“Ups, it’s about time to kick off the target agreement talks with my team members,” thinks Michael, who has recently made it from the first subject matter expert to the head of the database team in the IT department.
He had already received the second reminder from HR to finalize the mandatory target process. Given his expertise and a burning interest in IT, he is still heavily involved in technical task management. Consequently, there is almost no time for people management responsibilities.
Pondering on how to meet HR’s demands quickly, he recalls his initial leadership seminar. There he learned that he just had to incorporate the S.M.A.R.T. characteristics to write effective goals for his people. It sounded pretty straightforward. So, why should he bother at all?
Matter-of-factly, he should bother a lot. The currency of successful leadership is employee engagement, and the ill-considerate usage of goals interfere immediately with people’s motivation to get engaged.
Where S.M.A.R.T. comes from
SMART guidelines were drafted 40 years ago as an aftereffect of scientific findings from 1968. In his paper “Toward a theory of task motivation and incentives” E.A. Locke posits that “specific hard goals produce a higher level of output than a goal of “do your best.” With this promising outlook, Locke’s goalsetting theory became the mantra in corporate life. The only remaining question seemed to be how to design those goals effectively.
In 1981 G.T. Doran provided an answer:
“Managers are confused by all the verbiage from seminars, books, magazines and consultants. Let me suggest that when it comes to writing effective objectives, corporate officers, managers, and supervisors just have to think of the acronym SMART.”
The acronym was so smartly chosen that it has resonated with the business world for 40 years, albeit the meaning has undergone several changes since.
But what’s wrong with S.M.A.R.T.?
Firstly, the S.M.A.R.T. simplification created a shift from the motivational towards the manageability aspect of goalsetting. As a consequence, Locke’s caveats that the performance improvements induced by high and specific goals could only be proven for committed people carrying out simple tasks have vastly remained overlooked.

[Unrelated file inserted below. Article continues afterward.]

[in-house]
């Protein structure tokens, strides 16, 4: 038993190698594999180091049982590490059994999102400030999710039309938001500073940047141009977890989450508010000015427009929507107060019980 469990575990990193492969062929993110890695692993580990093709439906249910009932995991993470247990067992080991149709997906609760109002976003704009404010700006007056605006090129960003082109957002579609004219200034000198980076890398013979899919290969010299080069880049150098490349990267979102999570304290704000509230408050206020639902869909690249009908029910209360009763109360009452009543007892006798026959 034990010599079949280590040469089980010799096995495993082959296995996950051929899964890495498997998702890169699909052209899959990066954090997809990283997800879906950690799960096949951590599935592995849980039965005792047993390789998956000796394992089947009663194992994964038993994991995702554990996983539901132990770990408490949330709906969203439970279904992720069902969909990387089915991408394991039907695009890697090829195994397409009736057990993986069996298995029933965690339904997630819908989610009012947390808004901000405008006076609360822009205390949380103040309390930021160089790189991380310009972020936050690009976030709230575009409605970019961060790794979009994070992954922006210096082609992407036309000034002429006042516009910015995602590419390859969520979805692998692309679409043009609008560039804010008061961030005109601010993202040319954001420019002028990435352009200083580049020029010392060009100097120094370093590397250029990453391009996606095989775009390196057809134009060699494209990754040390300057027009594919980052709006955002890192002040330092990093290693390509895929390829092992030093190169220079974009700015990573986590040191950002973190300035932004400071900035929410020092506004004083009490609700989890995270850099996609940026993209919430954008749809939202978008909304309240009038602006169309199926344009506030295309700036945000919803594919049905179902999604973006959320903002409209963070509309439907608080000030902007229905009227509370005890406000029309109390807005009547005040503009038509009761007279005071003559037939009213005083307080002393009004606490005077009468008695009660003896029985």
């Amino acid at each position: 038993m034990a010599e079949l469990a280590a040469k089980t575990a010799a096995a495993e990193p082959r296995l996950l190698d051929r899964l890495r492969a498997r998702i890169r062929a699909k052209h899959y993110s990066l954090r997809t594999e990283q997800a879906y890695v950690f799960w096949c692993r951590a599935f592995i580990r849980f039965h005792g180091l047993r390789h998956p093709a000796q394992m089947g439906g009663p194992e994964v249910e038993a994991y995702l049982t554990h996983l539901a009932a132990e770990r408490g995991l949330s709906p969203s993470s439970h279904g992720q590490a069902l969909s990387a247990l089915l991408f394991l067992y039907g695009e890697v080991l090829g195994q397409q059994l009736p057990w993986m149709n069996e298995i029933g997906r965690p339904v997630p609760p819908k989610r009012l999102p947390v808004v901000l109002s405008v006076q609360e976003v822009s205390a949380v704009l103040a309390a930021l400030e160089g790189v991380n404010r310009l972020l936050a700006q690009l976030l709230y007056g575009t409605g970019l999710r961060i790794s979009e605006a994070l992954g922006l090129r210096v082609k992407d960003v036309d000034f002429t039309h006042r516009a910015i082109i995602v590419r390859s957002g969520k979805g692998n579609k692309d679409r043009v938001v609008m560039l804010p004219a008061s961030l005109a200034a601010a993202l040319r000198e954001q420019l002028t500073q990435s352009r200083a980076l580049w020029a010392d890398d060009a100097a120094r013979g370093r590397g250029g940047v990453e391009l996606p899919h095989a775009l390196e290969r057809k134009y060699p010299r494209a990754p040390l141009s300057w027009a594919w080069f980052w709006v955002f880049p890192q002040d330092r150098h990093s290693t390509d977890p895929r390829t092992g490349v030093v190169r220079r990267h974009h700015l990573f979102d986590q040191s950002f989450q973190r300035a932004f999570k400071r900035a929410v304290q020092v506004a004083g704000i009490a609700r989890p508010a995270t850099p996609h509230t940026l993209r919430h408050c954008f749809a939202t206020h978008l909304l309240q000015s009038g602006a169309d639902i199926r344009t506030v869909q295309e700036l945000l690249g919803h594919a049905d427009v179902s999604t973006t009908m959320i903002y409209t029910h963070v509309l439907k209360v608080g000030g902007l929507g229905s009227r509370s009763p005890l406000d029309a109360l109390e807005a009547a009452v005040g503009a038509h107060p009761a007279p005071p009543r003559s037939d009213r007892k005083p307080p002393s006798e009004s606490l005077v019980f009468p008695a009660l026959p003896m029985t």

Secondly, 40 years have gone by. We live in the digital age. The complexity and competitiveness of today’s business always call for creative problem solving and inventing new ways of doing things. Both challenges are light years away from being simple tasks. Besides, we can’t presume the workforce to be engaged. For years, we have been facing a global disengagement level of more than 60% with IT employees, even ranking at the lower end of the scale.
The indiscriminate application of the goalsetting theory by frontline managers won’t work with knowledge workers in complex environments. We need different and more engaging methods.
What’s the alternative?
Fortunately, motivational science has also developed during the last four decades and provides answers on how to improve people’s motivation, engagement, emotional commitment, and performance. According to L.Deci’s and Richard Ryan’s Self-Determination Theory, high quality of motivation requires the satisfaction of people’s three basic human needs for autonomy, relatedness, and competence. If those needs get satisfied, people will highly likely engage themselves volitionally in tasks and goals to an extent the challenges of our demanding business world requires.
We offer a unique mentoring program for team motivation and engagement. It is rooted in our 30 years of leadership experience and SDT theory. We have designed and adapted it precisely to the daily challenges of first-line leaders. It provides a wealth of immediately actionable motivational techniques and tools that address the actual needs of employees. Please download the program guide from our website https://myfeedbach.eu/services/
Doran, G.T. (1981) There’s a SMART way to write management’s goals and objectives